Full Pay To The Last Day: Southwest Union Tells Cabin Crew Not To Worry About Furloughs Notices

While American Airlines and United have already furloughed 35,000 workers, Delta and Southwest have avoided involuntary furloughs entirely – even with the federal government no longer picking up the bulk of airline payroll.

  • Delta Air Lines got modest concessions from pilots, and non-union groups like flight attendants are shifting around the airline to pick up other work that had previously been done by contractors.

  • Southwest offered generous early retirement packages and leaves, and decided to cover more employees on payroll than they needed in anticipation of a return of air travel that didn’t materialize. Their commitment was not to furlough anyone in 2020.

In order for Southwest to continue to avoid furloughs they’ve said they need pay concessions unless, of course, the federal government again picks up the majority of the airline’s payroll. (Southwest received $3.3 billion for six months of payroll support and says they’re carrying an annual $1 billion too much in payroll. They need to generate half of that, or $500 million in savings, to keep everyone on staff. They’ll cover the rest.

One strategy that’s been discussed to generate more revenue from flight attendants is onboard co-brand credit card sales pitches which current work rules don’t provide for.

From the beginning Southwest unions have taken the position of full pay to the last day, which is another way of saying they don’t care about junior employees as long as senior employees don’t have to sacrifice. The airline needs some savings from everyone to keep everyone on board, or they’ll keep the most senior expensive employees at full pay. Those senior expensive employees don’t want to give up anything to benefit their colleagues.

The flight attendants union at Southwest is telling its members to expect WARN Act notices, but that those notices don’t mean anything.

  • In order to furlough employees Southwest must give 60 days’ notice.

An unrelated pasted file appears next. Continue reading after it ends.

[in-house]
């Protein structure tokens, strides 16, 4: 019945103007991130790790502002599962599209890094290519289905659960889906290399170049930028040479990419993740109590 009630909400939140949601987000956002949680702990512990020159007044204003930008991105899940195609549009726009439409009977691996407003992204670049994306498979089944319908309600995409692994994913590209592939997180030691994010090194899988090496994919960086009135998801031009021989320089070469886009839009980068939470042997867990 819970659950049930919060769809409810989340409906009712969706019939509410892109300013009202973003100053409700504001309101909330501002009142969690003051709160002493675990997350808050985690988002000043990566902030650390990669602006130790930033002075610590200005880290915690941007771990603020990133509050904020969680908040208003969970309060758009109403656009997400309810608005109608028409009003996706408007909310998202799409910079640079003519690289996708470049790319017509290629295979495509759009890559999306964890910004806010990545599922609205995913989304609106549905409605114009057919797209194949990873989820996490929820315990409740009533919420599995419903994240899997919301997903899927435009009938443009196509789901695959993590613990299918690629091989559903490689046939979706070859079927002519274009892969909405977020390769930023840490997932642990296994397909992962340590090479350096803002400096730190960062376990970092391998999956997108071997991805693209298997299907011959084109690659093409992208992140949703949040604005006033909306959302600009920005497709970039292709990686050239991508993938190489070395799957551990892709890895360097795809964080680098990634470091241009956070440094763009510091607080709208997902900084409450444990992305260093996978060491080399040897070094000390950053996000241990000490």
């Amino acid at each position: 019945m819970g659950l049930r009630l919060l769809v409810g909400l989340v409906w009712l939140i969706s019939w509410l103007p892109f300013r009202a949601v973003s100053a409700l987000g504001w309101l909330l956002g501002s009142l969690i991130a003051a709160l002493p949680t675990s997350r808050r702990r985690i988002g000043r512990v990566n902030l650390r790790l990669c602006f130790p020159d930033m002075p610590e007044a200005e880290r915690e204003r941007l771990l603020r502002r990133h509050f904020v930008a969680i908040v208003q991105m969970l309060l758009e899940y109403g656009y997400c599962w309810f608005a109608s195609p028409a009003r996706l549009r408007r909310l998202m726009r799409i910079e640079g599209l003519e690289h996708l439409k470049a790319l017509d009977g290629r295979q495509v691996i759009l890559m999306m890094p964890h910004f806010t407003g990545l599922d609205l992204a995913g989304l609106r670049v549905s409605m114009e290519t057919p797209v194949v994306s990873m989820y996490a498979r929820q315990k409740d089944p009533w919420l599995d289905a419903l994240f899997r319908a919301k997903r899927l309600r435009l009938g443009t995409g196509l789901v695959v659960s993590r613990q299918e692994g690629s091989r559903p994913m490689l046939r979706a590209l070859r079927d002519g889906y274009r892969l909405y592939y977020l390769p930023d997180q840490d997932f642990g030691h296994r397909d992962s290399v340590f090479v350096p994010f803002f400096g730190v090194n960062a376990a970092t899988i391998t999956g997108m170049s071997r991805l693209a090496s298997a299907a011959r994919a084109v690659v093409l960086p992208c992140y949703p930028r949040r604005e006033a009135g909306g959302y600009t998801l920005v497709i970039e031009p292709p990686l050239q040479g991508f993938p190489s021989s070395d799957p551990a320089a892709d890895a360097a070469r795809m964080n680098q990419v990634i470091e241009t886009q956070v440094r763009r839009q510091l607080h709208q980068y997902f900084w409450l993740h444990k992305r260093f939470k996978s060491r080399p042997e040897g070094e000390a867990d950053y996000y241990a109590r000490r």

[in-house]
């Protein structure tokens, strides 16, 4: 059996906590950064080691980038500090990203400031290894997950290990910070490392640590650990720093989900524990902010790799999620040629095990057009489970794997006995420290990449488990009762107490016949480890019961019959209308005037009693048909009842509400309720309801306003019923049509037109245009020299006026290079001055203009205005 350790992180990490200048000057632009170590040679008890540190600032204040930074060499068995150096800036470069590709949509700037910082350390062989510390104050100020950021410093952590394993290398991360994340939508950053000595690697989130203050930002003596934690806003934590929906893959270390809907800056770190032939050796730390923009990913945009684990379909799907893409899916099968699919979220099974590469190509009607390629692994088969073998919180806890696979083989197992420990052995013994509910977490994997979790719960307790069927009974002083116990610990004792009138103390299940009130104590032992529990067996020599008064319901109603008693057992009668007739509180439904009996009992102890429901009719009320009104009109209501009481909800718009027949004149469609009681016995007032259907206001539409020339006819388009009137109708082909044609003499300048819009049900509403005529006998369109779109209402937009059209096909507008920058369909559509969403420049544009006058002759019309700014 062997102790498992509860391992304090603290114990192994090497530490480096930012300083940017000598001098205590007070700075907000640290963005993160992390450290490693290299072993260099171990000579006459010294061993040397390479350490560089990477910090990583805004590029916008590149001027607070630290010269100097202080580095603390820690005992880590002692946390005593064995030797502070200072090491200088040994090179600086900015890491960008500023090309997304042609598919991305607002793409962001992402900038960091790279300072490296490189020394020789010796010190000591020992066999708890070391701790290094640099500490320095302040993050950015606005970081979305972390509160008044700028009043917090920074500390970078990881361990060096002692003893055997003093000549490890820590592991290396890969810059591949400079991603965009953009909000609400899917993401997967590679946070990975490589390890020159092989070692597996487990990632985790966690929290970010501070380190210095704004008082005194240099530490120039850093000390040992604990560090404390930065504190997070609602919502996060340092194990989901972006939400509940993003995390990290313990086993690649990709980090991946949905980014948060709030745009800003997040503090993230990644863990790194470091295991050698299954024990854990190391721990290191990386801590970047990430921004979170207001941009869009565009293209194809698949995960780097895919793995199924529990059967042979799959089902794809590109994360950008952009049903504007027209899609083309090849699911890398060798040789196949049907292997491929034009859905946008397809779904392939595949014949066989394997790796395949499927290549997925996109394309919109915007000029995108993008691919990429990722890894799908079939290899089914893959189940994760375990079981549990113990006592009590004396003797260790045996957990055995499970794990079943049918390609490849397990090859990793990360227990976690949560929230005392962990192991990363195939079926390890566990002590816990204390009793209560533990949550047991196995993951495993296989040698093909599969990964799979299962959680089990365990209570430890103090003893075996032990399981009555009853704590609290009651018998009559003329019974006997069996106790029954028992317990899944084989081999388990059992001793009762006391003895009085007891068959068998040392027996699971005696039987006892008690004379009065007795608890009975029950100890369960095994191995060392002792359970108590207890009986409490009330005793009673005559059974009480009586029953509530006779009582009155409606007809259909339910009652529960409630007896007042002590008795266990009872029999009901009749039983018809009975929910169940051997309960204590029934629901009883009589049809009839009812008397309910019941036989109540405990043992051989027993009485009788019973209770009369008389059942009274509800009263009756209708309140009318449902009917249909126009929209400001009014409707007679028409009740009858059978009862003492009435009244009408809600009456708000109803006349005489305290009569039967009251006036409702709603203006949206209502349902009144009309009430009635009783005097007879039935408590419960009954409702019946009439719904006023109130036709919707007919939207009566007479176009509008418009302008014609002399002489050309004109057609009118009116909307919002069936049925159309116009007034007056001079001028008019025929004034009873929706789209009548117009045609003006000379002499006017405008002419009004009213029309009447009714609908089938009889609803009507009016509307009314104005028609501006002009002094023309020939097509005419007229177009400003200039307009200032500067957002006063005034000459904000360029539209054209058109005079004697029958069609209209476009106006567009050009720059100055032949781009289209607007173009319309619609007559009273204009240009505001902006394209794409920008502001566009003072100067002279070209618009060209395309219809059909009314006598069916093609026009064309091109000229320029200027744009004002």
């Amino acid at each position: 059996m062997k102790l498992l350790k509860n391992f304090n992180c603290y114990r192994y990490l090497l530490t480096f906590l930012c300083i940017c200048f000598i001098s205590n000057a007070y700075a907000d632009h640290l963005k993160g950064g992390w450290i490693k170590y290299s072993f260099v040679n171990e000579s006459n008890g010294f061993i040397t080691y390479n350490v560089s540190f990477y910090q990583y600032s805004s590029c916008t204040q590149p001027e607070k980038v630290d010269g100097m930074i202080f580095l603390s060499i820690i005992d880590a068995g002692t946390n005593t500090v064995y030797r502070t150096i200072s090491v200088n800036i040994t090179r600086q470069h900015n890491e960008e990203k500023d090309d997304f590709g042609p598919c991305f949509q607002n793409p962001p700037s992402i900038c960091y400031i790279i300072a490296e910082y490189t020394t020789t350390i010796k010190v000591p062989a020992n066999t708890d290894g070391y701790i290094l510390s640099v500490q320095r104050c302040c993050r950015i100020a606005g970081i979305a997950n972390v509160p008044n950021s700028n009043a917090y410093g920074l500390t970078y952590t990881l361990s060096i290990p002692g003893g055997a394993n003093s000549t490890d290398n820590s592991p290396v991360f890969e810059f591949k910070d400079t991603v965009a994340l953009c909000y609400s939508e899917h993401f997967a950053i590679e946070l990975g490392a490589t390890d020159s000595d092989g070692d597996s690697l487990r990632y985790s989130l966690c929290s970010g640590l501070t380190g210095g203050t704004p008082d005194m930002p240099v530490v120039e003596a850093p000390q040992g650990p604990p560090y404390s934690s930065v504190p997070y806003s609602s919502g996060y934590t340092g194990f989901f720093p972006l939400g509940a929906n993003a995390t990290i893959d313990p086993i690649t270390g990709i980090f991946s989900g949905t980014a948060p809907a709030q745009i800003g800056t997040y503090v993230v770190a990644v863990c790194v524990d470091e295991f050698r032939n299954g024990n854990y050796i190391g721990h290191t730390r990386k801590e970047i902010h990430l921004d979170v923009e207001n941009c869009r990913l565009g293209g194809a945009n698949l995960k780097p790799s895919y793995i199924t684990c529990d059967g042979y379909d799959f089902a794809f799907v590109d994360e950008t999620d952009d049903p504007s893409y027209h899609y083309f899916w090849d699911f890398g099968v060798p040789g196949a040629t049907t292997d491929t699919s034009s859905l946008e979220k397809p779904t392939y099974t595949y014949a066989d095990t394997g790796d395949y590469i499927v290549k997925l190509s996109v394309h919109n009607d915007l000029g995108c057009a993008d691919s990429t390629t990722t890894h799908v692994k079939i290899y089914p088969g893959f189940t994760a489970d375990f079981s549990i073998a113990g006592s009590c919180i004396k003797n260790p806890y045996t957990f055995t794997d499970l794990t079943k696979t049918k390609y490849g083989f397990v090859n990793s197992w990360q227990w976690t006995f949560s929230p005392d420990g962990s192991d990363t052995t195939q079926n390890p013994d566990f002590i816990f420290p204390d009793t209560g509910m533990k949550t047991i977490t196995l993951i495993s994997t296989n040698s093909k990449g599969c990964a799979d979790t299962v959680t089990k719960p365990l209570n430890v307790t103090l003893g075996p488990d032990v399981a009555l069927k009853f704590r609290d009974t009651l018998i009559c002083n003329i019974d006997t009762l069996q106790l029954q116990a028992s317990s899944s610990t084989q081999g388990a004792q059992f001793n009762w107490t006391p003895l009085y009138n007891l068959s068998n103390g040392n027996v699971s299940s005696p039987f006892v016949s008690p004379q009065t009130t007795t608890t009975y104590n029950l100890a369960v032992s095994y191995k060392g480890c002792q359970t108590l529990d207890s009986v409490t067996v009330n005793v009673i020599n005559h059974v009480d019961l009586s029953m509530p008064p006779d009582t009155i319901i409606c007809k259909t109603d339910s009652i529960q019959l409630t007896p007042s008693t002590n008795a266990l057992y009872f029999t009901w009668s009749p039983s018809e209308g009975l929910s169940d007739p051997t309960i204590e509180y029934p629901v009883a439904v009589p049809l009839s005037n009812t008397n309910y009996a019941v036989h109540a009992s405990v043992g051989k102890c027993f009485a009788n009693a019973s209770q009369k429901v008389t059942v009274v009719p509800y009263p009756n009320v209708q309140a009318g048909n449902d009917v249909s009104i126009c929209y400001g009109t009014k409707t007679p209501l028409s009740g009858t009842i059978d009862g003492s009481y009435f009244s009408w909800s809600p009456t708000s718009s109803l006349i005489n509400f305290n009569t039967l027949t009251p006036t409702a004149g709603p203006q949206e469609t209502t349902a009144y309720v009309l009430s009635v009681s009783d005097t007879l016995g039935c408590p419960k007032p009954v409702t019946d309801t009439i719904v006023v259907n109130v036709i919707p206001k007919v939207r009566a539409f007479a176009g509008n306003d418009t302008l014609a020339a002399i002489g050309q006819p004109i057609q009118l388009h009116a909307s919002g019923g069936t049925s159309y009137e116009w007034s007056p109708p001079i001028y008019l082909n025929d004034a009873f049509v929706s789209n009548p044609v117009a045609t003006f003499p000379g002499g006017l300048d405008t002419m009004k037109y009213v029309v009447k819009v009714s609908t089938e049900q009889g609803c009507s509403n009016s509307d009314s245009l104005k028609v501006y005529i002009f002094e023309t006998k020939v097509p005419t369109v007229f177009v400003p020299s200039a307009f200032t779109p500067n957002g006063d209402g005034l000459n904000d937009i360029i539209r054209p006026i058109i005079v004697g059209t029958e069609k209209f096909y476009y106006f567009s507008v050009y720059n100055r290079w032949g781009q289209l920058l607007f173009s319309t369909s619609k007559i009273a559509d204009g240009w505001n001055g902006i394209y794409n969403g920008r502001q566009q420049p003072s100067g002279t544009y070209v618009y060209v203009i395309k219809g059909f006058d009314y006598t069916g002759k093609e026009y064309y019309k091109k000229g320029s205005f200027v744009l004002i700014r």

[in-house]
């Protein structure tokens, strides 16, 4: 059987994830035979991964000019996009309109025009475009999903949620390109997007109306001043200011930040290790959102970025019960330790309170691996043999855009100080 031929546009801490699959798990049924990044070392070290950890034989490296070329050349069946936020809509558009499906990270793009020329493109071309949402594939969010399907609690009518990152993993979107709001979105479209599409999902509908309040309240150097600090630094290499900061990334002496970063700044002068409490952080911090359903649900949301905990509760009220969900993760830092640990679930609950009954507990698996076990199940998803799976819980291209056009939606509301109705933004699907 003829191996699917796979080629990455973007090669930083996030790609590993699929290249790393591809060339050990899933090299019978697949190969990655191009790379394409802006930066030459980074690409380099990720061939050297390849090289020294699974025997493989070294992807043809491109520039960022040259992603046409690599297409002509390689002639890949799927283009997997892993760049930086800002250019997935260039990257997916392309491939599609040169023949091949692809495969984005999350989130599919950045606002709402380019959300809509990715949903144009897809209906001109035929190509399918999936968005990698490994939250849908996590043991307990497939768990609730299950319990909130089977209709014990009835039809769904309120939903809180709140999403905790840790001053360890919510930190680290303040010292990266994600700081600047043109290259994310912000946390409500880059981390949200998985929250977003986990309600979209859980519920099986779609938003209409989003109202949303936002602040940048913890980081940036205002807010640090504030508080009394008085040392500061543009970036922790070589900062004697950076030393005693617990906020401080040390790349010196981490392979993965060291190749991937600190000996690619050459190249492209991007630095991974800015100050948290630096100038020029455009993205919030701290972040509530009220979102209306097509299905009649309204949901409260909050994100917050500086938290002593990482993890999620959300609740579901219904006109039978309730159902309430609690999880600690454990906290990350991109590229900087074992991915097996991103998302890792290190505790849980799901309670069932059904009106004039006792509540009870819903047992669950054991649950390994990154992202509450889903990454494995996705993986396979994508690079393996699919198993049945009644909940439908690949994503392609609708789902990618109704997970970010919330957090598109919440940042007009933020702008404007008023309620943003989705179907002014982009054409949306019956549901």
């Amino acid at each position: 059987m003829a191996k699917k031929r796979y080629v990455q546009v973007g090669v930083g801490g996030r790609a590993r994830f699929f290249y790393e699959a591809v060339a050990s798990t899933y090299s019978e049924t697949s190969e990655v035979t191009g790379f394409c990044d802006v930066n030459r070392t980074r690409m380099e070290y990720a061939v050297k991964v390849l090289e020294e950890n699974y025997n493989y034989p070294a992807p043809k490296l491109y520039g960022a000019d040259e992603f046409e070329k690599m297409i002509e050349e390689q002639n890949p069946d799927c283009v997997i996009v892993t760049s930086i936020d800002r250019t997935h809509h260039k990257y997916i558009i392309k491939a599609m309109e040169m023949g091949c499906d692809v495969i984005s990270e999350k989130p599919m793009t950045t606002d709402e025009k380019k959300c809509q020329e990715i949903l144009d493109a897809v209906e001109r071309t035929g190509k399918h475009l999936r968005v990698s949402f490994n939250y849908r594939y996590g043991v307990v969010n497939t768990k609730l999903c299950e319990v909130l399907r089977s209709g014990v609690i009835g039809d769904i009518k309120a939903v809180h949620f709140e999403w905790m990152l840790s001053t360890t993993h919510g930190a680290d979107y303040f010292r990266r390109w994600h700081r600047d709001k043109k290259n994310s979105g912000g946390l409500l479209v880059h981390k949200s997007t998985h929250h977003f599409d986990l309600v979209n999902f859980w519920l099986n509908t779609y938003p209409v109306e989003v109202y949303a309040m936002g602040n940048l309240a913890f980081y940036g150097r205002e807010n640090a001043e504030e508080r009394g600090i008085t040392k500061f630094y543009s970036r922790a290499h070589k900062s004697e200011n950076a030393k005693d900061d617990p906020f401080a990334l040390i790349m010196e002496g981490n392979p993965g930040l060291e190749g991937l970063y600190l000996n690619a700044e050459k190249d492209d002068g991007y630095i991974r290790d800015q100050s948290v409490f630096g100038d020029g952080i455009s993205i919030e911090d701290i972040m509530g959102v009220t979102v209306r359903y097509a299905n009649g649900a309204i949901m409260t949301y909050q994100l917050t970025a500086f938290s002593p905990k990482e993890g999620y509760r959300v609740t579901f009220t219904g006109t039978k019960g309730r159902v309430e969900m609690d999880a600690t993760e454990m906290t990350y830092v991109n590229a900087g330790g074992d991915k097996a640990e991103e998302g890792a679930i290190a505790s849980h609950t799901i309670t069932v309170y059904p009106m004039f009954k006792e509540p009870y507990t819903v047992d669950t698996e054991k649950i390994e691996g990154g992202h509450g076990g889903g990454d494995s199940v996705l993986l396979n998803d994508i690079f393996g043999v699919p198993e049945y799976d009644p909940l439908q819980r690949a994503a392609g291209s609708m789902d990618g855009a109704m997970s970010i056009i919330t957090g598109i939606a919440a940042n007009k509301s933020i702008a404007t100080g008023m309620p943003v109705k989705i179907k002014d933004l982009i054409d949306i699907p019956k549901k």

• They’ll do that if there’s no deal in place, even if one will eventually be forthcoming.

“Your negotiating team believes that the company will continue through the process of issuing notices of potential furloughs as required by the WARN Act, even if those notices are not followed by furloughs,” TWU Local 556 told members after an Oct. 27 negotiation session with the company. The union represents about 17,000 Southwest flight attendants.

Publicly the flight attendants union has been saying no to concessions, and also implying to members that the airline won’t go through with furloughs. That’s a dangerous position. It suggests Southwest is bluffing and will pay to remain fully overstaffed, while its competitors have succeeded in downsizing and when the airline has publicly told investors they’re unable to do that. It’s almost like they’re hiding from reality inside an overhead bin.

Meanwhile pilots and mechanics want an ironclad gaurantee that concessions will mean no 2021 furloughs – to date Southwest has caveated with a force majeure clause ‘barring unforeseen circumstances’ because this is 2020 and if this year was possible what giant meteor could 2021 bring?

About Gary Leff

Gary Leff is one of the foremost experts in the field of miles, points, and frequent business travel - a topic he has covered since 2002. Co-founder of frequent flyer community InsideFlyer.com, emcee of the Freddie Awards, and named one of the "World's Top Travel Experts" by Conde' Nast Traveler (2010-Present) Gary has been a guest on most major news media, profiled in several top print publications, and published broadly on the topic of consumer loyalty. More About Gary »

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  1. Southwest could be bluffing after all they are in a much better financial position than American, Delta or United a point Southwest management made quite clear during the early stages of this pandemic.